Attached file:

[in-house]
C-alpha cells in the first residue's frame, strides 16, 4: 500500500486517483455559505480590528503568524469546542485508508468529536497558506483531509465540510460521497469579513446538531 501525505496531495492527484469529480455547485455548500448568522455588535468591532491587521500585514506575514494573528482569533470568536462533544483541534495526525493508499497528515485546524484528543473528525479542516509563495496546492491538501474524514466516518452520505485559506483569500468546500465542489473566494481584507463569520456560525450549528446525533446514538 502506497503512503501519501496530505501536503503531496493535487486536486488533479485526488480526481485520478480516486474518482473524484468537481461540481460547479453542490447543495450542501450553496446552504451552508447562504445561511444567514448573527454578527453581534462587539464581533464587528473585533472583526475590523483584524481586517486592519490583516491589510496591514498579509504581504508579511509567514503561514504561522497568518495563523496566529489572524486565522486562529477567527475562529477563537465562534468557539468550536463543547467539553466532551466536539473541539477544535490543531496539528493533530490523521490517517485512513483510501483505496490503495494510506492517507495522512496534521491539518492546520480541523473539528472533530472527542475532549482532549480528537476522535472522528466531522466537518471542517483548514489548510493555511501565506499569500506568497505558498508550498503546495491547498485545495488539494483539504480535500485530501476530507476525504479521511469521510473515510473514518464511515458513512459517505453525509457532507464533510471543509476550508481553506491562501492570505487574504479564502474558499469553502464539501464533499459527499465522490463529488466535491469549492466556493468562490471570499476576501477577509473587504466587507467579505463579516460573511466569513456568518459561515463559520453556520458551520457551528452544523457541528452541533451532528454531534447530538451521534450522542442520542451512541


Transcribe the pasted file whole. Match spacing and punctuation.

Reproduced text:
[in-house]
C-alpha cells in the first residue's frame, strides 16, 4: 500500500486517483455559505480590528503568524469546542485508508468529536497558506483531509465540510460521497469579513446538531 501525505496531495492527484469529480455547485455548500448568522455588535468591532491587521500585514506575514494573528482569533470568536462533544483541534495526525493508499497528515485546524484528543473528525479542516509563495496546492491538501474524514466516518452520505485559506483569500468546500465542489473566494481584507463569520456560525450549528446525533446514538 502506497503512503501519501496530505501536503503531496493535487486536486488533479485526488480526481485520478480516486474518482473524484468537481461540481460547479453542490447543495450542501450553496446552504451552508447562504445561511444567514448573527454578527453581534462587539464581533464587528473585533472583526475590523483584524481586517486592519490583516491589510496591514498579509504581504508579511509567514503561514504561522497568518495563523496566529489572524486565522486562529477567527475562529477563537465562534468557539468550536463543547467539553466532551466536539473541539477544535490543531496539528493533530490523521490517517485512513483510501483505496490503495494510506492517507495522512496534521491539518492546520480541523473539528472533530472527542475532549482532549480528537476522535472522528466531522466537518471542517483548514489548510493555511501565506499569500506568497505558498508550498503546495491547498485545495488539494483539504480535500485530501476530507476525504479521511469521510473515510473514518464511515458513512459517505453525509457532507464533510471543509476550508481553506491562501492570505487574504479564502474558499469553502464539501464533499459527499465522490463529488466535491469549492466556493468562490471570499476576501477577509473587504466587507467579505463579516460573511466569513456568518459561515463559520453556520458551520457551528452544523457541528452541533451532528454531534447530538451521534450522542442520542451512541